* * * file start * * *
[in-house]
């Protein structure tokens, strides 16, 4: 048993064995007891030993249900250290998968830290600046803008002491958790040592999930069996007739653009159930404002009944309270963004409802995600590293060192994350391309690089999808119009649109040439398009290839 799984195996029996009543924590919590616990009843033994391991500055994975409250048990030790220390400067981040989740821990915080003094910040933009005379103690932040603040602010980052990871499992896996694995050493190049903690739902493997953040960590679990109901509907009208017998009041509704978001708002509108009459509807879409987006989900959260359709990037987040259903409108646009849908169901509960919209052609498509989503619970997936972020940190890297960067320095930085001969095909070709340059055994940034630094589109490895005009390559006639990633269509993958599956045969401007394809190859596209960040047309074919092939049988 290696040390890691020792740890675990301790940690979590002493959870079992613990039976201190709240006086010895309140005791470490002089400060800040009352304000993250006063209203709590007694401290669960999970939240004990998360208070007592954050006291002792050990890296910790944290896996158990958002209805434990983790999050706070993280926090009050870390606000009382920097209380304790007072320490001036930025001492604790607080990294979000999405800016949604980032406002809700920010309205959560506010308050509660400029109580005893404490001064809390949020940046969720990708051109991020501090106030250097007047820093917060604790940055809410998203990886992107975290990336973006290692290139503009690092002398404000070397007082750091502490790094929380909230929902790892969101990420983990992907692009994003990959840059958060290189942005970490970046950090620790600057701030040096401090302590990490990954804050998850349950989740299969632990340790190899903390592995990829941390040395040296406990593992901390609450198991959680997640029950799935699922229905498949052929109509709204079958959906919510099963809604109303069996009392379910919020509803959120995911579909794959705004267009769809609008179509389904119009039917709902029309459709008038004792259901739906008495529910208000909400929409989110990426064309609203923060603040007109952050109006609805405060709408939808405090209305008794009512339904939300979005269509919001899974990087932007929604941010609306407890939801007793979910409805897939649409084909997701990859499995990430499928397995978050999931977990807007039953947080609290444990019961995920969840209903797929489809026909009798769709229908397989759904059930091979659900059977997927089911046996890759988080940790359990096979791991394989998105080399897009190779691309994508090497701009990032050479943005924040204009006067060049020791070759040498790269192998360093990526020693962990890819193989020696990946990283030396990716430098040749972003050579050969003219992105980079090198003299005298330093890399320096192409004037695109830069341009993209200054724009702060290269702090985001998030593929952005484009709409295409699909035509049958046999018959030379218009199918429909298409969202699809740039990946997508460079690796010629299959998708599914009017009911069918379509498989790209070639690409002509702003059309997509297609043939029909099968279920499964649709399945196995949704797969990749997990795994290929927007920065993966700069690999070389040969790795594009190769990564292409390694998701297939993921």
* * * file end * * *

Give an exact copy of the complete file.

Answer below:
[in-house]
């Protein structure tokens, strides 16, 4: 048993064995007891030993249900250290998968830290600046803008002491958790040592999930069996007739653009159930404002009944309270963004409802995600590293060192994350391309690089999808119009649109040439398009290839 799984195996029996009543924590919590616990009843033994391991500055994975409250048990030790220390400067981040989740821990915080003094910040933009005379103690932040603040602010980052990871499992896996694995050493190049903690739902493997953040960590679990109901509907009208017998009041509704978001708002509108009459509807879409987006989900959260359709990037987040259903409108646009849908169901509960919209052609498509989503619970997936972020940190890297960067320095930085001969095909070709340059055994940034630094589109490895005009390559006639990633269509993958599956045969401007394809190859596209960040047309074919092939049988 290696040390890691020792740890675990301790940690979590002493959870079992613990039976201190709240006086010895309140005791470490002089400060800040009352304000993250006063209203709590007694401290669960999970939240004990998360208070007592954050006291002792050990890296910790944290896996158990958002209805434990983790999050706070993280926090009050870390606000009382920097209380304790007072320490001036930025001492604790607080990294979000999405800016949604980032406002809700920010309205959560506010308050509660400029109580005893404490001064809390949020940046969720990708051109991020501090106030250097007047820093917060604790940055809410998203990886992107975290990336973006290692290139503009690092002398404000070397007082750091502490790094929380909230929902790892969101990420983990992907692009994003990959840059958060290189942005970490970046950090620790600057701030040096401090302590990490990954804050998850349950989740299969632990340790190899903390592995990829941390040395040296406990593992901390609450198991959680997640029950799935699922229905498949052929109509709204079958959906919510099963809604109303069996009392379910919020509803959120995911579909794959705004267009769809609008179509389904119009039917709902029309459709008038004792259901739906008495529910208000909400929409989110990426064309609203923060603040007109952050109006609805405060709408939808405090209305008794009512339904939300979005269509919001899974990087932007929604941010609306407890939801007793979910409805897939649409084909997701990859499995990430499928397995978050999931977990807007039953947080609290444990019961995920969840209903797929489809026909009798769709229908397989759904059930091979659900059977997927089911046996890759988080940790359990096979791991394989998105080399897009190779691309994508090497701009990032050479943005924040204009006067060049020791070759040498790269192998360093990526020693962990890819193989020696990946990283030396990716430098040749972003050579050969003219992105980079090198003299005298330093890399320096192409004037695109830069341009993209200054724009702060290269702090985001998030593929952005484009709409295409699909035509049958046999018959030379218009199918429909298409969202699809740039990946997508460079690796010629299959998708599914009017009911069918379509498989790209070639690409002509702003059309997509297609043939029909099968279920499964649709399945196995949704797969990749997990795994290929927007920065993966700069690999070389040969790795594009190769990564292409390694998701297939993921």